• the above tests should be performed on intact vesicles or bullae, and it may be necessary to hospitalize the dog to wait for the development of these lesions, as they are transient
  • microscopic examination of direct smears from intact vesicles or bullae does not reveal acantholytic keratinocytes

Treatment

  • as for pemphigus foliaceus
  • prognosis guarded, may be fatal without treatment. Other cases appear relatively benign and localized

Cold agglutinin disease

  • dogs and cats
  • rare
  • associated with cold-reacting erythrocyte antibodies (especially IgM), which are most active at o-4°C
  • type 2 hypersensitivity
  • most cases are idiopathic, some cases in dogs have been associated with lead poisoning and in cats with upper respiratory infections

Clinical features

  • erythema, purpura, necrosis and ulceration
  • sites affected include the paws, tips of the ears and tail, and the nose
  • lesions are exacerbated by cold

Diagnosis

  • history
  • physical examination
  • Coombs’ test at 4°C using reagent with activity against IgM
  • autohaemagglutination of blood on a slide may occur if the blood is cooled from room temperature to o°C. This reaction is reversible on warming the slide to 37°C

Differential diagnosis

  • dermatomyositis
  • vasculitis
  • frost-bite
  • disseminated intravascular coagulation
  • systemic lupus erythematosus

Treatment

  • correction of the underlying cause if possible
  • immunosuppressive drugs such as glucocorticoids or azathioprine
  • avoid cold

Discoid lupus erythematosus

  • dogs
  • uncommon; affects principally the nose and other parts of the face
  • reported in collies, German shepherd dogs, Shetland sheepdogs and Siberian huskies
  • no age or sex predilection

Clinical features

  • early lesions are depigmentation, erythema and scaling of the planum nasale ()
  • subsequently there may be crusting, erosive or ulcerative lesions which spread to the bridge of the nose, and less frequently the periorbital region, ears and distal limbs
  • the condition is exacerbated by sunlight

Diagnosis

  • history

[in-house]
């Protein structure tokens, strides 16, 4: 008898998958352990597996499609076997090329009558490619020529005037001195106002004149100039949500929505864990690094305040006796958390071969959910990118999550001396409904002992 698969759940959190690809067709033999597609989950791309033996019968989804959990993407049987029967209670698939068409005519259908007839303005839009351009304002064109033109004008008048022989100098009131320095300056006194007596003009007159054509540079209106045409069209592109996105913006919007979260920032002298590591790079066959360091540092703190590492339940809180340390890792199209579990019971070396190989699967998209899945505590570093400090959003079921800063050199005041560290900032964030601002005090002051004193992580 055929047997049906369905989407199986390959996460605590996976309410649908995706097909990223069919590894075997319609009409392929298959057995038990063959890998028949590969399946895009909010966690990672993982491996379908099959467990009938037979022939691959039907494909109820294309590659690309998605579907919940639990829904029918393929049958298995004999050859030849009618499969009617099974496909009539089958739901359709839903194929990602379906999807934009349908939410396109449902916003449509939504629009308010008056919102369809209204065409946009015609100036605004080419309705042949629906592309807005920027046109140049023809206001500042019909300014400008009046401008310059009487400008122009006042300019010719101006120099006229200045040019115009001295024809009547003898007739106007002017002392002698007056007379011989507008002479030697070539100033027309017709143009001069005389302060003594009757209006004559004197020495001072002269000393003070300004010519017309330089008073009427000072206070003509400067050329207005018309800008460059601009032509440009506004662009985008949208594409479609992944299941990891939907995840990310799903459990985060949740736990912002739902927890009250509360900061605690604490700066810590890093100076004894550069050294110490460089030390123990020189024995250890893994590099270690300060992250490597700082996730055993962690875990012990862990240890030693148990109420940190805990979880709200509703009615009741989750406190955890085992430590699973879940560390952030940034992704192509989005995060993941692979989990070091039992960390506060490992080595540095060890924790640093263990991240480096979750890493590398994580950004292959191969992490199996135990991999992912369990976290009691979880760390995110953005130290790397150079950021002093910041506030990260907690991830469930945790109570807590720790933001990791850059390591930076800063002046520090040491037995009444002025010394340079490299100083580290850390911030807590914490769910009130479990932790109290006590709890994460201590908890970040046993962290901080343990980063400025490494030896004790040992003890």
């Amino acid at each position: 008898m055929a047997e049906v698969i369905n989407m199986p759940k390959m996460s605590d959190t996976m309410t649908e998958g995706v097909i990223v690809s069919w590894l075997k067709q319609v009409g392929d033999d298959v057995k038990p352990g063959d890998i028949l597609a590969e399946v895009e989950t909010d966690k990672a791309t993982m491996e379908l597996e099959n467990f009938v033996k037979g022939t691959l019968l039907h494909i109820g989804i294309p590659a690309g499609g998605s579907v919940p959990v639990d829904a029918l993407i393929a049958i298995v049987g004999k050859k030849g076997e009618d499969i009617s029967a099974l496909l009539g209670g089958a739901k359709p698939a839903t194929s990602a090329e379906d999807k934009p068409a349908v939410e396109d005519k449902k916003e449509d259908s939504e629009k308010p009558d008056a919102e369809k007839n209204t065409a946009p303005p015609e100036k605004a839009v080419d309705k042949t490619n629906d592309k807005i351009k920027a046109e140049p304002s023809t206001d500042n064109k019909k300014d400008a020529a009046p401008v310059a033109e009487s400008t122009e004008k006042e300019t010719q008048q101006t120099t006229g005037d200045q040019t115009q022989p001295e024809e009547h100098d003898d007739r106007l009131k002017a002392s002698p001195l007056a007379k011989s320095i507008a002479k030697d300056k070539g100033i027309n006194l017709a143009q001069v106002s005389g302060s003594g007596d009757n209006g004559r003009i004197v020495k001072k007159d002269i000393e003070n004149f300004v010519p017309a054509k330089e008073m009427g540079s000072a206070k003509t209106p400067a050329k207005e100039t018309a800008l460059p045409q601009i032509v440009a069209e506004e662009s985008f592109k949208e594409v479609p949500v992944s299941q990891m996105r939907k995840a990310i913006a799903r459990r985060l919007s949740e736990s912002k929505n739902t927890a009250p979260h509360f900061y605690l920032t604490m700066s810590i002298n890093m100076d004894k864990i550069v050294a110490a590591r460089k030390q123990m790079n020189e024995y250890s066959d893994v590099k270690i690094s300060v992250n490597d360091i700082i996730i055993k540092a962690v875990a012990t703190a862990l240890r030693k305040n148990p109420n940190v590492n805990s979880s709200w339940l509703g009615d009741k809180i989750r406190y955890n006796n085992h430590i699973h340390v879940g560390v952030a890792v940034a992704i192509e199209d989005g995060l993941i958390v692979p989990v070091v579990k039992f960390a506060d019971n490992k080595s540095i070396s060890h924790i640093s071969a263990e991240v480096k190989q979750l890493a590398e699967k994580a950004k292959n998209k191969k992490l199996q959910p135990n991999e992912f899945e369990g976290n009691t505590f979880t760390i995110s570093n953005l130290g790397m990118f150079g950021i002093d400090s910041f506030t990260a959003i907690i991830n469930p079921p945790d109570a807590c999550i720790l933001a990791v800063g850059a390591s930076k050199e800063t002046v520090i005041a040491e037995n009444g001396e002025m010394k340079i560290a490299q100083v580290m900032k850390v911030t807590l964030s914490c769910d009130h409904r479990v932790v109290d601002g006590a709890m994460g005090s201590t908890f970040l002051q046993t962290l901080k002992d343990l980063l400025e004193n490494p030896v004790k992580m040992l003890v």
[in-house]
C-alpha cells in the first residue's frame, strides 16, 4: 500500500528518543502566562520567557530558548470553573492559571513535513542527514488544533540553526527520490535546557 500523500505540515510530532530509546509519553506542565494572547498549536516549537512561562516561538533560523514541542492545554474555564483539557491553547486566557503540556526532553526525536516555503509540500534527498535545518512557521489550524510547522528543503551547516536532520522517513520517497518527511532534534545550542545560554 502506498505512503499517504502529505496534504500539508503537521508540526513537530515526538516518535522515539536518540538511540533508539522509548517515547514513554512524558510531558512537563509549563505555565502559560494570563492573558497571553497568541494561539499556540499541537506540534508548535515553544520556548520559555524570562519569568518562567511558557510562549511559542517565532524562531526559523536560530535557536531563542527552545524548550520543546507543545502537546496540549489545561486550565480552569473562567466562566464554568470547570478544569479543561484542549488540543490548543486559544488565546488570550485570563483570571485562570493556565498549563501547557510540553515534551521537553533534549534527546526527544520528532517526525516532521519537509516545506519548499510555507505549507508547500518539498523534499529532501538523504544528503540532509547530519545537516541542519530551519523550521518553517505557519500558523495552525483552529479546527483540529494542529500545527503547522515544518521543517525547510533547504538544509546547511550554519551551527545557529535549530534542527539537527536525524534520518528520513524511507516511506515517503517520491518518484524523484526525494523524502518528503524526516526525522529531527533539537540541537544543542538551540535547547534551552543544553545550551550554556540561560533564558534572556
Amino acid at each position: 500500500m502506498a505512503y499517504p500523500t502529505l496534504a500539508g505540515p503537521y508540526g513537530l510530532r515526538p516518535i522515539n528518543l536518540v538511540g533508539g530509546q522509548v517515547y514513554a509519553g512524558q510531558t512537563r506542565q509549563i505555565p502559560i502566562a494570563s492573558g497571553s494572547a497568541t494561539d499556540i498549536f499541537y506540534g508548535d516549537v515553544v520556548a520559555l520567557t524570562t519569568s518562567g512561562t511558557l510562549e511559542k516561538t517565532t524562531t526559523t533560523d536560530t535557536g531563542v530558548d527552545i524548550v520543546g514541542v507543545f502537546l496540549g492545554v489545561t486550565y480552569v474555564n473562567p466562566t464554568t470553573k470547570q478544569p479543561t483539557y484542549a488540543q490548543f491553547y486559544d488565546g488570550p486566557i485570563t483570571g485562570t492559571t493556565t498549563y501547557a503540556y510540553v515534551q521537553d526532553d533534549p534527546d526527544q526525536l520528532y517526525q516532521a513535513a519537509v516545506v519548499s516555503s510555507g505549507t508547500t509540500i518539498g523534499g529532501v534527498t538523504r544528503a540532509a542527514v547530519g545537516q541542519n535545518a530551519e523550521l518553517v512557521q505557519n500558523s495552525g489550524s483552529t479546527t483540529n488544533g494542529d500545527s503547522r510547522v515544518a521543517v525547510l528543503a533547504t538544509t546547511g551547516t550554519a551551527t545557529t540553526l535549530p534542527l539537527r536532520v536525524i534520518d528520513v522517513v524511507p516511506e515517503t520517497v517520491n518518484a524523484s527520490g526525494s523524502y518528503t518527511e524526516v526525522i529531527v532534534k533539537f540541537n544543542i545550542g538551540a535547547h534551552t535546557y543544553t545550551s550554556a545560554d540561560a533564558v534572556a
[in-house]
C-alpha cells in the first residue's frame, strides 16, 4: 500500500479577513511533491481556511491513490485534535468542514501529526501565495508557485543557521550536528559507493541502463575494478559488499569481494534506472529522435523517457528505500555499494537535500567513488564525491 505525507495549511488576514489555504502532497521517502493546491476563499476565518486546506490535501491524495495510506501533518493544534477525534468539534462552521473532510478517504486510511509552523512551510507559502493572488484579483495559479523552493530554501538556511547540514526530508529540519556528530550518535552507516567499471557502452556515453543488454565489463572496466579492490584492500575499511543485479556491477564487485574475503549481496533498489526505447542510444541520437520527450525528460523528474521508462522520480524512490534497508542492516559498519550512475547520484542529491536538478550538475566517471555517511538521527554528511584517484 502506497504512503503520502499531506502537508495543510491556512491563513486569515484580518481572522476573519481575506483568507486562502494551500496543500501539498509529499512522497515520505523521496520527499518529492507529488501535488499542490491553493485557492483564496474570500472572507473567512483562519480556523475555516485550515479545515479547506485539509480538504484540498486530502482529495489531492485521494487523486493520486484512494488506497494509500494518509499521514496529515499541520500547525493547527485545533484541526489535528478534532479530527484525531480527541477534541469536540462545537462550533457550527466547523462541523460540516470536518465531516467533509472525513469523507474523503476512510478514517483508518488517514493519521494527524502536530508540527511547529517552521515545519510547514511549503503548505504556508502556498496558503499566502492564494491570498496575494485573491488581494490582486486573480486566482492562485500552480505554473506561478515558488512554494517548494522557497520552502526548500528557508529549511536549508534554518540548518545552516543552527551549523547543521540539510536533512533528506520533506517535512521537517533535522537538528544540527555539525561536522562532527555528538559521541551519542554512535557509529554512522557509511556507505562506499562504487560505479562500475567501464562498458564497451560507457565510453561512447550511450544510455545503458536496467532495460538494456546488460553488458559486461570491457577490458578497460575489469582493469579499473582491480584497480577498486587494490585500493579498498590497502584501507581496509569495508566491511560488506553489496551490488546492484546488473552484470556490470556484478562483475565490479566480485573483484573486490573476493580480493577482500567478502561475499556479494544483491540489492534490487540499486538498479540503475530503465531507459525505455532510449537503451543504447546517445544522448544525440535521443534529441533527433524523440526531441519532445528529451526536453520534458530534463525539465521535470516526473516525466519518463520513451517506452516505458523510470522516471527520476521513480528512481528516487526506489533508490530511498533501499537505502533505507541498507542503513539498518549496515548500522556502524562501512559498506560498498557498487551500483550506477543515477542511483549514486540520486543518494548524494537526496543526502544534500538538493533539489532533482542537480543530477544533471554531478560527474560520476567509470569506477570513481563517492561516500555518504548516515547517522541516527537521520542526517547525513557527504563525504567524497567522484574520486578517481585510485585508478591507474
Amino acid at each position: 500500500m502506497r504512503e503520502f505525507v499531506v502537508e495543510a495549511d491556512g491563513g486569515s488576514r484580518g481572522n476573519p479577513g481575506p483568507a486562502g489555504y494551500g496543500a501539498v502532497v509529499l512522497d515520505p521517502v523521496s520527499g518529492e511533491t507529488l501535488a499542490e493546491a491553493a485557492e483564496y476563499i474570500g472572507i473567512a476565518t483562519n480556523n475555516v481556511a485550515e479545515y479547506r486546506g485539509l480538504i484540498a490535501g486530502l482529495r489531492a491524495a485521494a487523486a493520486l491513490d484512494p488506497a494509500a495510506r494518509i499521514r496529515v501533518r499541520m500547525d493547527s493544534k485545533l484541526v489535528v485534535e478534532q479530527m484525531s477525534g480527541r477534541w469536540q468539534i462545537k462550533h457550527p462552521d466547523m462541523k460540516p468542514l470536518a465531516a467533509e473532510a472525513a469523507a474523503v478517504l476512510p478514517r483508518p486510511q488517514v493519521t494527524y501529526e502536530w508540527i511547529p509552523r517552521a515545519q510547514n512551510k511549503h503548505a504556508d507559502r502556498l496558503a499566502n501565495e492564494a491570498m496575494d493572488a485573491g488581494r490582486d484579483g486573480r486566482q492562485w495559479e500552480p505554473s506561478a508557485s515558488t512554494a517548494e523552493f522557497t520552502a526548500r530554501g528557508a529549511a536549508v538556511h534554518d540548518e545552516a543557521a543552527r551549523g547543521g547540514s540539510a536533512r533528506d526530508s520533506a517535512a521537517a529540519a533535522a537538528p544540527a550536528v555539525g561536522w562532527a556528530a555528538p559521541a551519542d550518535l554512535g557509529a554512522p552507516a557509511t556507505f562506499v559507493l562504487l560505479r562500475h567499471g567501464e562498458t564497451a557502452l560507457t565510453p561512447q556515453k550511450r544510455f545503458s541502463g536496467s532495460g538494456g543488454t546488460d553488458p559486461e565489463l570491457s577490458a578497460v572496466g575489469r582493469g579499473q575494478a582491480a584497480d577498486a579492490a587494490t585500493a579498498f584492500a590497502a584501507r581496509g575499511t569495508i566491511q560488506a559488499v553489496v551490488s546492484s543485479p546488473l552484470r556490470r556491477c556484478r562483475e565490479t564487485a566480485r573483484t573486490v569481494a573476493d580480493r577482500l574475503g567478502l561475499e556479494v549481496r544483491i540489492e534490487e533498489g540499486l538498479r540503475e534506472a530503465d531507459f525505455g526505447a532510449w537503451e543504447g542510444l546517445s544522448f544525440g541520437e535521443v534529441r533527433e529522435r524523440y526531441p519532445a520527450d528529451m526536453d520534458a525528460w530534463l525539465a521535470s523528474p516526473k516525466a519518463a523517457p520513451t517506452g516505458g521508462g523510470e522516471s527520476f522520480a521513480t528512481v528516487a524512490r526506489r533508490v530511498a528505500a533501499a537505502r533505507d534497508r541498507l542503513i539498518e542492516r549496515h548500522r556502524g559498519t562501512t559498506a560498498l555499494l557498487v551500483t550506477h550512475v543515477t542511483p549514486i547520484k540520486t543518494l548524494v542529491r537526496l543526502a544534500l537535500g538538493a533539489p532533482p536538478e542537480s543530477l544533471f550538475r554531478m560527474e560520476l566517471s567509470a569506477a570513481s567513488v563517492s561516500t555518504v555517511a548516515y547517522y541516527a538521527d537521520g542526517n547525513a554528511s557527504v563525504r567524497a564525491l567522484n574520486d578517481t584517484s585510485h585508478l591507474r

• physical examination
  • biopsy: hydropic or lichenoid interface dermatitis, with hydropic degeneration, lymphocytic infiltration and thickening of the basement membrane zone
  • direct immunofluorescence: deposition of immunoglobulin or complement or both at the basement membrane zone

Differential diagnosis

  • demodicosis
  • dermatophyte infection
  • nasal pyoderma
  • pemphigus foliaceus
  • pemphigus erythematosus
  • subcorneal pustular dermatosis
  • dermatomyositis
  • contact hypersensitivity
  • Vogt-Koyanagi-Harada-like syndrome

Treatment

  • avoid sunlight
  • prednisolone i mg/kg orally b.i.d.
  • vitamin E 400 IU b.i.d. orally
  • vitamin E may be used in conjunction with glucocorticoids. It has a 4- to 8-week lag period before clinical benefit

Systemic lupus erythematosus

  • uncommon
  • dogs and cats
  • autoantibodies are directed against many tissues
  • the pathogenesis is unclear; there may be genetic, infective, immunological (lack of suppressor T-cell activity), endocrine and drug factors. Drugs such as chlorpromazine, hydralazine, isoniazid and phenytoin may be implicated
  • sunlight exacerbates the cutaneous lesions
  • no age or sex predilections in dogs or cats
  • in dogs, the collie, Shetland sheepdog and German shepherd dog may be predisposed

Clinical features

  • non-cutaneous; possibilities include:
  • polyarthritis
  • glomerulonephritis
  • pyrexia anaemia
  • peripheral lymphadenopathy
  • oral ulceration
  • pericarditis
  • polymyositis
  • pleuritis
  • neurological disorders
  • cutaneous; diverse possibilities include:
  • mucocutaneous ulcerative lesions
  • alopecia
  • seborrhoea
  • refractory pyoderma
  • facial dermatitis
  • footpad lesions (ulceration, hyperkeratosis)

Diagnosis

  • history
  • physical examination
  • on the basis of major and minor criteria ()
  • Major signs include:
  • non-infective polyarthritis
  • cutaneous lesions with supportive histopathological findings and positive immunofluorescence at the dermoepidermal junction
  • Coombs’-positive anaemia
  • Thrombocytopenia (platelet count below 50000/mm3) with or without a positive platelet function 3 test
  • Glomerulonephritis with proteinuria
  • Neutropenia
  • Polymyositis Minor signs include:
  • Fever
  • Central nervous system signs, e.g. seizures, meningitis, polyneuropathy
  • Pleuritis
  • Definitive diagnosis of systemic lupus erythematosus requires the presence of two major signs or one major and two minor signs with supporting serological evidence.

Serological evidence

  • positive antinuclear antibody test (ANA). Record the titre and compare with the normal for the laboratory performing the test
  • positive lupus erythematosus cell preparation

Cutaneous biopsy

  • inflammatory changes at the dermal — epidermal junctions; hydropic degeneration of the basal layer of the epidermis
  • direct immunofluorescence reveals deposition of immunoglobulin or complement or both at the basement membrane zone

Differential diagnosis

  • many dermatoses; systemic lupus erythematosus has been called the great imitator

Treatment

  • glucocorticoids: prednisolone 2 mg/kg orally b.i.d.
  • glucocorticoids and cytotoxic drugs: as described for pemphigus foliaceus
  • other drugs which have been tried with varying benefit include: aspirin, chlorambucil orally at a dose of 0.2 mg/kg once daily, and levamisole at a dose of 2.5 mg/kg every 48 hours
  • splenectomy (in some cases with severe haemolytic anaemia or thrombocytopenia)
  • the prognosis is guarded although some dogs and cats may go into drug-free remission

 

Selections from the book: “Skin Diseases in the Dog and Cat”. D. I. Grant, BVetMed (1991)